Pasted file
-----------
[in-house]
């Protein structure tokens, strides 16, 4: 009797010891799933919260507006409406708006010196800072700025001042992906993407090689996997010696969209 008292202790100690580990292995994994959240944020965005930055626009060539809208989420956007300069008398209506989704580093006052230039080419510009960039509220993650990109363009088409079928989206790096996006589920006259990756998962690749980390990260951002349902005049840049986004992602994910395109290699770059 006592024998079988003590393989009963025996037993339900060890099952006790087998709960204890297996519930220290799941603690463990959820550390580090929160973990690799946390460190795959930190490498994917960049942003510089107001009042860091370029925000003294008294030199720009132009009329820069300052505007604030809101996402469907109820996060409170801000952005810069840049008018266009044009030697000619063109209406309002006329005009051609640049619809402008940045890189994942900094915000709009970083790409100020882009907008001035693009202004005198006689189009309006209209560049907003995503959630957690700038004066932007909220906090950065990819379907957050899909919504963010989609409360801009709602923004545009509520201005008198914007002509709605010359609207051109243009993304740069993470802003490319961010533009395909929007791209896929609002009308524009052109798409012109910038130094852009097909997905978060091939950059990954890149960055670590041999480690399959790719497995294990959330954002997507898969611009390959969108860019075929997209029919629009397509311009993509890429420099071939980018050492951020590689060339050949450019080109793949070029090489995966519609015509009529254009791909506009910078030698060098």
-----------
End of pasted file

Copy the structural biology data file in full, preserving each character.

[in-house]
């Protein structure tokens, strides 16, 4: 009797010891799933919260507006409406708006010196800072700025001042992906993407090689996997010696969209 008292202790100690580990292995994994959240944020965005930055626009060539809208989420956007300069008398209506989704580093006052230039080419510009960039509220993650990109363009088409079928989206790096996006589920006259990756998962690749980390990260951002349902005049840049986004992602994910395109290699770059 006592024998079988003590393989009963025996037993339900060890099952006790087998709960204890297996519930220290799941603690463990959820550390580090929160973990690799946390460190795959930190490498994917960049942003510089107001009042860091370029925000003294008294030199720009132009009329820069300052505007604030809101996402469907109820996060409170801000952005810069840049008018266009044009030697000619063109209406309002006329005009051609640049619809402008940045890189994942900094915000709009970083790409100020882009907008001035693009202004005198006689189009309006209209560049907003995503959630957690700038004066932007909220906090950065990819379907957050899909919504963010989609409360801009709602923004545009509520201005008198914007002509709605010359609207051109243009993304740069993470802003490319961010533009395909929007791209896929609002009308524009052109798409012109910038130094852009097909997905978060091939950059990954890149960055670590041999480690399959790719497995294990959330954002997507898969611009390959969108860019075929997209029919629009397509311009993509890429420099071939980018050492951020590689060339050949450019080109793949070029090489995966519609015509009529254009791909506009910078030698060098």